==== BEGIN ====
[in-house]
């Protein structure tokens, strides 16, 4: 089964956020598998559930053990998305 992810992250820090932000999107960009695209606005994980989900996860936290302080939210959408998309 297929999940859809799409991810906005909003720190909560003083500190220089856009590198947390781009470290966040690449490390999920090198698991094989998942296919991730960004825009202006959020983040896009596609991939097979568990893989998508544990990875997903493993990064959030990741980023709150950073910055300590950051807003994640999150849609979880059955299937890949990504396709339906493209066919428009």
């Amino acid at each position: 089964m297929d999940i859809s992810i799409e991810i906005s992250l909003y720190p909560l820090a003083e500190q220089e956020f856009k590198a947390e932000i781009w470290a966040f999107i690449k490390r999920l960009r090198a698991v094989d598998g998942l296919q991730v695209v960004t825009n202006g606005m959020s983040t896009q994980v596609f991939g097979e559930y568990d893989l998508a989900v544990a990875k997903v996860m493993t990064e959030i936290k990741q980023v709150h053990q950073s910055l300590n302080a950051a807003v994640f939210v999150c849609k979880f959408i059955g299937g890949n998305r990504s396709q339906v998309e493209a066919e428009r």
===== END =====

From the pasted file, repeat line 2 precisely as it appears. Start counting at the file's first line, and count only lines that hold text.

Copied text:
């Protein structure tokens, strides 16, 4: 089964956020598998559930053990998305 992810992250820090932000999107960009695209606005994980989900996860936290302080939210959408998309 297929999940859809799409991810906005909003720190909560003083500190220089856009590198947390781009470290966040690449490390999920090198698991094989998942296919991730960004825009202006959020983040896009596609991939097979568990893989998508544990990875997903493993990064959030990741980023709150950073910055300590950051807003994640999150849609979880059955299937890949990504396709339906493209066919428009």